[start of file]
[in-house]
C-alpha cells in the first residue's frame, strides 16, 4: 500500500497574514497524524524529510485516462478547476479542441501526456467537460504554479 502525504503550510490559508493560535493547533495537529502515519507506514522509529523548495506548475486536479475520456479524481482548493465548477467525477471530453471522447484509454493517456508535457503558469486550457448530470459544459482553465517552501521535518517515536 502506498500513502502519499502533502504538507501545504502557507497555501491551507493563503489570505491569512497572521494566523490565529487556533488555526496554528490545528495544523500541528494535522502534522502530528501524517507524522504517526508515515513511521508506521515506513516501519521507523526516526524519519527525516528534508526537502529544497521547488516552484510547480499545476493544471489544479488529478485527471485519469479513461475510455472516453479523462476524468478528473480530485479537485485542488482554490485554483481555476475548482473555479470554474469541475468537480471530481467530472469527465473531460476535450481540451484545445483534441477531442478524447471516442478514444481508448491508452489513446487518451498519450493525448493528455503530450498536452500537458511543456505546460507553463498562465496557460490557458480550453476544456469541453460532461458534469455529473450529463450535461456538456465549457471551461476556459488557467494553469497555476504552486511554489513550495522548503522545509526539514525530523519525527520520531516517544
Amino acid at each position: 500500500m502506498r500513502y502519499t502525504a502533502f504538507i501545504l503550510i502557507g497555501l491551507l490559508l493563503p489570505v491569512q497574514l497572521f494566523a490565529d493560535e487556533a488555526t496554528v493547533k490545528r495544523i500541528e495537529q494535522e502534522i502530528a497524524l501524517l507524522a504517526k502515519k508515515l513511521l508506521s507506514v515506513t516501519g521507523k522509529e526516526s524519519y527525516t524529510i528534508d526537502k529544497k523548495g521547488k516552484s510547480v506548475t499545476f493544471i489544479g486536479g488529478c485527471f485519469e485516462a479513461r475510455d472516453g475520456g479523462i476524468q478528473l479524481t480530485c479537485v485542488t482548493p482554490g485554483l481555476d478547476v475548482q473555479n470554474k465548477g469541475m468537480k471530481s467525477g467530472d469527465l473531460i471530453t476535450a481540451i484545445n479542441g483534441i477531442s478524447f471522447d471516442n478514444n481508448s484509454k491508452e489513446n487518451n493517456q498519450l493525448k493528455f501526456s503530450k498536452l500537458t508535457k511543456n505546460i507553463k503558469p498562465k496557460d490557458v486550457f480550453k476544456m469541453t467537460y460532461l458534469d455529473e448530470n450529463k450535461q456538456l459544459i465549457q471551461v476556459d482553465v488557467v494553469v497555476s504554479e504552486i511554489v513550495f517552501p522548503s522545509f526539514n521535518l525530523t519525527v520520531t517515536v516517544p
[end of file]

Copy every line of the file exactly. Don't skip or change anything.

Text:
[in-house]
C-alpha cells in the first residue's frame, strides 16, 4: 500500500497574514497524524524529510485516462478547476479542441501526456467537460504554479 502525504503550510490559508493560535493547533495537529502515519507506514522509529523548495506548475486536479475520456479524481482548493465548477467525477471530453471522447484509454493517456508535457503558469486550457448530470459544459482553465517552501521535518517515536 502506498500513502502519499502533502504538507501545504502557507497555501491551507493563503489570505491569512497572521494566523490565529487556533488555526496554528490545528495544523500541528494535522502534522502530528501524517507524522504517526508515515513511521508506521515506513516501519521507523526516526524519519527525516528534508526537502529544497521547488516552484510547480499545476493544471489544479488529478485527471485519469479513461475510455472516453479523462476524468478528473480530485479537485485542488482554490485554483481555476475548482473555479470554474469541475468537480471530481467530472469527465473531460476535450481540451484545445483534441477531442478524447471516442478514444481508448491508452489513446487518451498519450493525448493528455503530450498536452500537458511543456505546460507553463498562465496557460490557458480550453476544456469541453460532461458534469455529473450529463450535461456538456465549457471551461476556459488557467494553469497555476504552486511554489513550495522548503522545509526539514525530523519525527520520531516517544
Amino acid at each position: 500500500m502506498r500513502y502519499t502525504a502533502f504538507i501545504l503550510i502557507g497555501l491551507l490559508l493563503p489570505v491569512q497574514l497572521f494566523a490565529d493560535e487556533a488555526t496554528v493547533k490545528r495544523i500541528e495537529q494535522e502534522i502530528a497524524l501524517l507524522a504517526k502515519k508515515l513511521l508506521s507506514v515506513t516501519g521507523k522509529e526516526s524519519y527525516t524529510i528534508d526537502k529544497k523548495g521547488k516552484s510547480v506548475t499545476f493544471i489544479g486536479g488529478c485527471f485519469e485516462a479513461r475510455d472516453g475520456g479523462i476524468q478528473l479524481t480530485c479537485v485542488t482548493p482554490g485554483l481555476d478547476v475548482q473555479n470554474k465548477g469541475m468537480k471530481s467525477g467530472d469527465l473531460i471530453t476535450a481540451i484545445n479542441g483534441i477531442s478524447f471522447d471516442n478514444n481508448s484509454k491508452e489513446n487518451n493517456q498519450l493525448k493528455f501526456s503530450k498536452l500537458t508535457k511543456n505546460i507553463k503558469p498562465k496557460d490557458v486550457f480550453k476544456m469541453t467537460y460532461l458534469d455529473e448530470n450529463k450535461q456538456l459544459i465549457q471551461v476556459d482553465v488557467v494553469v497555476s504554479e504552486i511554489v513550495f517552501p522548503s522545509f526539514n521535518l525530523t519525527v520520531t517515536v516517544p